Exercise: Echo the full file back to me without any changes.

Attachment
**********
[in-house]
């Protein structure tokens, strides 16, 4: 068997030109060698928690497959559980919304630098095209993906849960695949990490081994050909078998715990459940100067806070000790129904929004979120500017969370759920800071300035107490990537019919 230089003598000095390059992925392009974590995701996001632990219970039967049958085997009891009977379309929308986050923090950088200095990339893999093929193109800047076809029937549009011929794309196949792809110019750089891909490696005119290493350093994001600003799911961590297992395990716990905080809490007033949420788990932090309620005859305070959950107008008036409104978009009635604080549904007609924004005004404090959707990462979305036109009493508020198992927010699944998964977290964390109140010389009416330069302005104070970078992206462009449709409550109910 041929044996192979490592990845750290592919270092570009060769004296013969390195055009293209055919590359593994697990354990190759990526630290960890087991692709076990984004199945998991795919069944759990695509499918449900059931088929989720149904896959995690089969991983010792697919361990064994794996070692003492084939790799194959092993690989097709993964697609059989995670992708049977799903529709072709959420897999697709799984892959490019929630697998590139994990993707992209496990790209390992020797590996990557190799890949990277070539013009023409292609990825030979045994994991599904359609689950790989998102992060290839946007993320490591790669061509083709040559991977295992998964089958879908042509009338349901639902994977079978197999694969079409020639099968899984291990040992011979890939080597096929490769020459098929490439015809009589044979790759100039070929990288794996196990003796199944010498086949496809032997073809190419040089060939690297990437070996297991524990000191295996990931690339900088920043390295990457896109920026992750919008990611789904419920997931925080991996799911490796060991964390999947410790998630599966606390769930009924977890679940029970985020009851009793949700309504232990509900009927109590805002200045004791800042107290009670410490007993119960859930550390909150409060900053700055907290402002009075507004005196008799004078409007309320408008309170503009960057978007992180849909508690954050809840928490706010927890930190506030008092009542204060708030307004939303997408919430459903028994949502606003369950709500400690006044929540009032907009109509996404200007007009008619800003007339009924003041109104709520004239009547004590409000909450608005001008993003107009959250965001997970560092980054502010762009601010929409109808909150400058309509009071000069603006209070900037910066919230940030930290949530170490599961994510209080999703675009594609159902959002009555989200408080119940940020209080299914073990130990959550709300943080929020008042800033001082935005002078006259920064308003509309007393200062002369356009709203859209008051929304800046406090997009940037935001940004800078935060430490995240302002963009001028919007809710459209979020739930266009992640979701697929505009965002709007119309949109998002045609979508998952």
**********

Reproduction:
[in-house]
């Protein structure tokens, strides 16, 4: 068997030109060698928690497959559980919304630098095209993906849960695949990490081994050909078998715990459940100067806070000790129904929004979120500017969370759920800071300035107490990537019919 230089003598000095390059992925392009974590995701996001632990219970039967049958085997009891009977379309929308986050923090950088200095990339893999093929193109800047076809029937549009011929794309196949792809110019750089891909490696005119290493350093994001600003799911961590297992395990716990905080809490007033949420788990932090309620005859305070959950107008008036409104978009009635604080549904007609924004005004404090959707990462979305036109009493508020198992927010699944998964977290964390109140010389009416330069302005104070970078992206462009449709409550109910 041929044996192979490592990845750290592919270092570009060769004296013969390195055009293209055919590359593994697990354990190759990526630290960890087991692709076990984004199945998991795919069944759990695509499918449900059931088929989720149904896959995690089969991983010792697919361990064994794996070692003492084939790799194959092993690989097709993964697609059989995670992708049977799903529709072709959420897999697709799984892959490019929630697998590139994990993707992209496990790209390992020797590996990557190799890949990277070539013009023409292609990825030979045994994991599904359609689950790989998102992060290839946007993320490591790669061509083709040559991977295992998964089958879908042509009338349901639902994977079978197999694969079409020639099968899984291990040992011979890939080597096929490769020459098929490439015809009589044979790759100039070929990288794996196990003796199944010498086949496809032997073809190419040089060939690297990437070996297991524990000191295996990931690339900088920043390295990457896109920026992750919008990611789904419920997931925080991996799911490796060991964390999947410790998630599966606390769930009924977890679940029970985020009851009793949700309504232990509900009927109590805002200045004791800042107290009670410490007993119960859930550390909150409060900053700055907290402002009075507004005196008799004078409007309320408008309170503009960057978007992180849909508690954050809840928490706010927890930190506030008092009542204060708030307004939303997408919430459903028994949502606003369950709500400690006044929540009032907009109509996404200007007009008619800003007339009924003041109104709520004239009547004590409000909450608005001008993003107009959250965001997970560092980054502010762009601010929409109808909150400058309509009071000069603006209070900037910066919230940030930290949530170490599961994510209080999703675009594609159902959002009555989200408080119940940020209080299914073990130990959550709300943080929020008042800033001082935005002078006259920064308003509309007393200062002369356009709203859209008051929304800046406090997009940037935001940004800078935060430490995240302002963009001028919007809710459209979020739930266009992640979701697929505009965002709007119309949109998002045609979508998952």